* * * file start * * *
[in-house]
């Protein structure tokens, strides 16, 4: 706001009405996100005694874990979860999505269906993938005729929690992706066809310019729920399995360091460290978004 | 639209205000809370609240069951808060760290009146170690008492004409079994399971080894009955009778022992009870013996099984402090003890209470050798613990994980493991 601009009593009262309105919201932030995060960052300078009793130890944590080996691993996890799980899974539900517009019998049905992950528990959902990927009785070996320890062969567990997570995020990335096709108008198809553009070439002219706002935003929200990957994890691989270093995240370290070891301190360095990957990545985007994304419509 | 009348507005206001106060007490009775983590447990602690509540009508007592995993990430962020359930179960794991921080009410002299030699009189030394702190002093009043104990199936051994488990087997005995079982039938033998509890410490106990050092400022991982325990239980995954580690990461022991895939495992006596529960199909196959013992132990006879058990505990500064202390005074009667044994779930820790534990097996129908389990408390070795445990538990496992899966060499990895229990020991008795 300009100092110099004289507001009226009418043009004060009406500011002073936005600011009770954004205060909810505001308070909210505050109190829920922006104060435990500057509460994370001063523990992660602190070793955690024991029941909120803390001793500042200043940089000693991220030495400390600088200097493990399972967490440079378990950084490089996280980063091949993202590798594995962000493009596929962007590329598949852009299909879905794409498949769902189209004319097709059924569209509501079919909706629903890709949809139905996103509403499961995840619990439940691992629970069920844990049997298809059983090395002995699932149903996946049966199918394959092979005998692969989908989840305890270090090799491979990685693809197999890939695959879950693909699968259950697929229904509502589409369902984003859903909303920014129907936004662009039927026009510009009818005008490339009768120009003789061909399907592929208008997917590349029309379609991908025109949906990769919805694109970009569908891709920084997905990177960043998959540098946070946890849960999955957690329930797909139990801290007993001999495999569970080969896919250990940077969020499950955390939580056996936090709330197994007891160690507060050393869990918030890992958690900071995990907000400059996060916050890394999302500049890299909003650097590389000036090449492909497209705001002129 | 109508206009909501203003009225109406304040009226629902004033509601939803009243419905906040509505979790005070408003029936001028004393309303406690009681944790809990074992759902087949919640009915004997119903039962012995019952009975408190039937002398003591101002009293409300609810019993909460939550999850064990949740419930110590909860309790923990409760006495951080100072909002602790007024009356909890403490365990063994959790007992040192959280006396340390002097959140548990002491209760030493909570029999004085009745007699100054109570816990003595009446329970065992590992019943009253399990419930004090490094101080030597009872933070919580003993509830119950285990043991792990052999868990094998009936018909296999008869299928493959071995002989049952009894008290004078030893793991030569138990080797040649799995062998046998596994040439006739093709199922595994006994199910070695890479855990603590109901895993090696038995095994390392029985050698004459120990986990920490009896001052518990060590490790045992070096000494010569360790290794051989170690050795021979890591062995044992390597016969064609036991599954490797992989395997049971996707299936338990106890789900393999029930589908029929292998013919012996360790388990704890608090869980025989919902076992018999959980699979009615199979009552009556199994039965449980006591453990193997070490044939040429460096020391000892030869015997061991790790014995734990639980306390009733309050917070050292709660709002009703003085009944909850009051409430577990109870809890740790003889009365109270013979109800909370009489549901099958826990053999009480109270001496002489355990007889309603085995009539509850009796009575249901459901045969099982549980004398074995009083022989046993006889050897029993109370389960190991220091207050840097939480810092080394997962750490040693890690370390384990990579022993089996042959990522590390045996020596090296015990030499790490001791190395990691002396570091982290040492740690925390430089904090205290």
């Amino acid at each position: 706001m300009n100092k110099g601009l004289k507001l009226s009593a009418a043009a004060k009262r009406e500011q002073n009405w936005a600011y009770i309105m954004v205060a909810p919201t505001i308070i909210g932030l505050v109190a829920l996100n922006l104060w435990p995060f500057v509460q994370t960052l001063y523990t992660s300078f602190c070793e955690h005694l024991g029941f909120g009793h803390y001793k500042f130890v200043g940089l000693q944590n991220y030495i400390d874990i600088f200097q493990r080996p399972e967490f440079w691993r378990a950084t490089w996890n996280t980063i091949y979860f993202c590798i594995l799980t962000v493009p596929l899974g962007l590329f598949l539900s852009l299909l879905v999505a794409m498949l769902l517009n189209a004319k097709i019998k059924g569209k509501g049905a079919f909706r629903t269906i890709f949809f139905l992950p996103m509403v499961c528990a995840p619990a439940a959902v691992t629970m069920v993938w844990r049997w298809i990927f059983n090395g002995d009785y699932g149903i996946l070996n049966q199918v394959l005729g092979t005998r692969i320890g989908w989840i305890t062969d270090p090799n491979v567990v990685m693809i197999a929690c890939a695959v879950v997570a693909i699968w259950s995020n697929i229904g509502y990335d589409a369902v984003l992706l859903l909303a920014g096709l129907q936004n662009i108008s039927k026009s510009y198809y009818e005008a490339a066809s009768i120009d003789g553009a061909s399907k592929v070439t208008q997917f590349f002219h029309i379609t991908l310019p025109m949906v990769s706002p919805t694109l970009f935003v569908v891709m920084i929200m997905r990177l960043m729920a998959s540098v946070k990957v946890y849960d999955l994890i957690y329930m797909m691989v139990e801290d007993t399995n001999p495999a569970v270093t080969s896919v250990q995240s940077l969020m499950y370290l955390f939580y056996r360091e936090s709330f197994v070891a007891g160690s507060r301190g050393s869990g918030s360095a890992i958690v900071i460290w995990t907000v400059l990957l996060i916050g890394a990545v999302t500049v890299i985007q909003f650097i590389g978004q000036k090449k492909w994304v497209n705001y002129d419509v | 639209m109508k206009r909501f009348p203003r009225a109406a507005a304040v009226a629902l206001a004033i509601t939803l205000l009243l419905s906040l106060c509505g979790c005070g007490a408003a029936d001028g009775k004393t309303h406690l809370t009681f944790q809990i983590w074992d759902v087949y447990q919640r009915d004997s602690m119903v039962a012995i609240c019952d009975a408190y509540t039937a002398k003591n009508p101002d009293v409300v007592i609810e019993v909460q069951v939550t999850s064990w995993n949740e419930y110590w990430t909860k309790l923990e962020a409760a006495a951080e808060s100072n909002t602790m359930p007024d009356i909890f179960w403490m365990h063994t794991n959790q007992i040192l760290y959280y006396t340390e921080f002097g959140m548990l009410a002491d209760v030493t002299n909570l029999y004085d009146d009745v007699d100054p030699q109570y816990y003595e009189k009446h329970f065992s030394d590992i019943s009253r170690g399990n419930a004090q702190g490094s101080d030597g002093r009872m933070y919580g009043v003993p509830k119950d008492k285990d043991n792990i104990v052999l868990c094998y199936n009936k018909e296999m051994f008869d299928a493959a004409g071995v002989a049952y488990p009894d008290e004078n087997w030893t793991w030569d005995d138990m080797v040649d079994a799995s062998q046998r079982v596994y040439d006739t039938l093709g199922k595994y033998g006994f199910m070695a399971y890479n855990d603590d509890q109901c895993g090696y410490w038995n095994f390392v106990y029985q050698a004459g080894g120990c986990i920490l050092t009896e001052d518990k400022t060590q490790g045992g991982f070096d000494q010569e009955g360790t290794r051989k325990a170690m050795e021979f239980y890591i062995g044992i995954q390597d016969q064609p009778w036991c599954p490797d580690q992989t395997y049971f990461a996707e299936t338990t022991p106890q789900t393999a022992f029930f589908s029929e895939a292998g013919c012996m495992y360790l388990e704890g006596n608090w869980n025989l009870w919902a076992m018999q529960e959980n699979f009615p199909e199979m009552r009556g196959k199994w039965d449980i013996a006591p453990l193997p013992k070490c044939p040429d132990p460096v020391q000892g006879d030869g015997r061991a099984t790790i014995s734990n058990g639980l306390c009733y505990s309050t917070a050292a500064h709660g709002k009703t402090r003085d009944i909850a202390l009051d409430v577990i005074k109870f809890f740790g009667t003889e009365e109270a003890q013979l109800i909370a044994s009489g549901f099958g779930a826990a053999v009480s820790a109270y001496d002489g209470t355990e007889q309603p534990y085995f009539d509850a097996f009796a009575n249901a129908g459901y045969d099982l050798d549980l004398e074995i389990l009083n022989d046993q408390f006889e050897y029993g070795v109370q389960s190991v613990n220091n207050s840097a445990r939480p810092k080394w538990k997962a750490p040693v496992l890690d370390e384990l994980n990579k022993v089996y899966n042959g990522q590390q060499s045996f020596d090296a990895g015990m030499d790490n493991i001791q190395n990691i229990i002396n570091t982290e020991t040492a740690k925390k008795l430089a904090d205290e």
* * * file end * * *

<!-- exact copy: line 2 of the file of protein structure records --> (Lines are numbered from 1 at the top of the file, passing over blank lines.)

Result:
């Protein structure tokens, strides 16, 4: 706001009405996100005694874990979860999505269906993938005729929690992706066809310019729920399995360091460290978004 | 639209205000809370609240069951808060760290009146170690008492004409079994399971080894009955009778022992009870013996099984402090003890209470050798613990994980493991 601009009593009262309105919201932030995060960052300078009793130890944590080996691993996890799980899974539900517009019998049905992950528990959902990927009785070996320890062969567990997570995020990335096709108008198809553009070439002219706002935003929200990957994890691989270093995240370290070891301190360095990957990545985007994304419509 | 009348507005206001106060007490009775983590447990602690509540009508007592995993990430962020359930179960794991921080009410002299030699009189030394702190002093009043104990199936051994488990087997005995079982039938033998509890410490106990050092400022991982325990239980995954580690990461022991895939495992006596529960199909196959013992132990006879058990505990500064202390005074009667044994779930820790534990097996129908389990408390070795445990538990496992899966060499990895229990020991008795 300009100092110099004289507001009226009418043009004060009406500011002073936005600011009770954004205060909810505001308070909210505050109190829920922006104060435990500057509460994370001063523990992660602190070793955690024991029941909120803390001793500042200043940089000693991220030495400390600088200097493990399972967490440079378990950084490089996280980063091949993202590798594995962000493009596929962007590329598949852009299909879905794409498949769902189209004319097709059924569209509501079919909706629903890709949809139905996103509403499961995840619990439940691992629970069920844990049997298809059983090395002995699932149903996946049966199918394959092979005998692969989908989840305890270090090799491979990685693809197999890939695959879950693909699968259950697929229904509502589409369902984003859903909303920014129907936004662009039927026009510009009818005008490339009768120009003789061909399907592929208008997917590349029309379609991908025109949906990769919805694109970009569908891709920084997905990177960043998959540098946070946890849960999955957690329930797909139990801290007993001999495999569970080969896919250990940077969020499950955390939580056996936090709330197994007891160690507060050393869990918030890992958690900071995990907000400059996060916050890394999302500049890299909003650097590389000036090449492909497209705001002129 | 109508206009909501203003009225109406304040009226629902004033509601939803009243419905906040509505979790005070408003029936001028004393309303406690009681944790809990074992759902087949919640009915004997119903039962012995019952009975408190039937002398003591101002009293409300609810019993909460939550999850064990949740419930110590909860309790923990409760006495951080100072909002602790007024009356909890403490365990063994959790007992040192959280006396340390002097959140548990002491209760030493909570029999004085009745007699100054109570816990003595009446329970065992590992019943009253399990419930004090490094101080030597009872933070919580003993509830119950285990043991792990052999868990094998009936018909296999008869299928493959071995002989049952009894008290004078030893793991030569138990080797040649799995062998046998596994040439006739093709199922595994006994199910070695890479855990603590109901895993090696038995095994390392029985050698004459120990986990920490009896001052518990060590490790045992070096000494010569360790290794051989170690050795021979890591062995044992390597016969064609036991599954490797992989395997049971996707299936338990106890789900393999029930589908029929292998013919012996360790388990704890608090869980025989919902076992018999959980699979009615199979009552009556199994039965449980006591453990193997070490044939040429460096020391000892030869015997061991790790014995734990639980306390009733309050917070050292709660709002009703003085009944909850009051409430577990109870809890740790003889009365109270013979109800909370009489549901099958826990053999009480109270001496002489355990007889309603085995009539509850009796009575249901459901045969099982549980004398074995009083022989046993006889050897029993109370389960190991220091207050840097939480810092080394997962750490040693890690370390384990990579022993089996042959990522590390045996020596090296015990030499790490001791190395990691002396570091982290040492740690925390430089904090205290």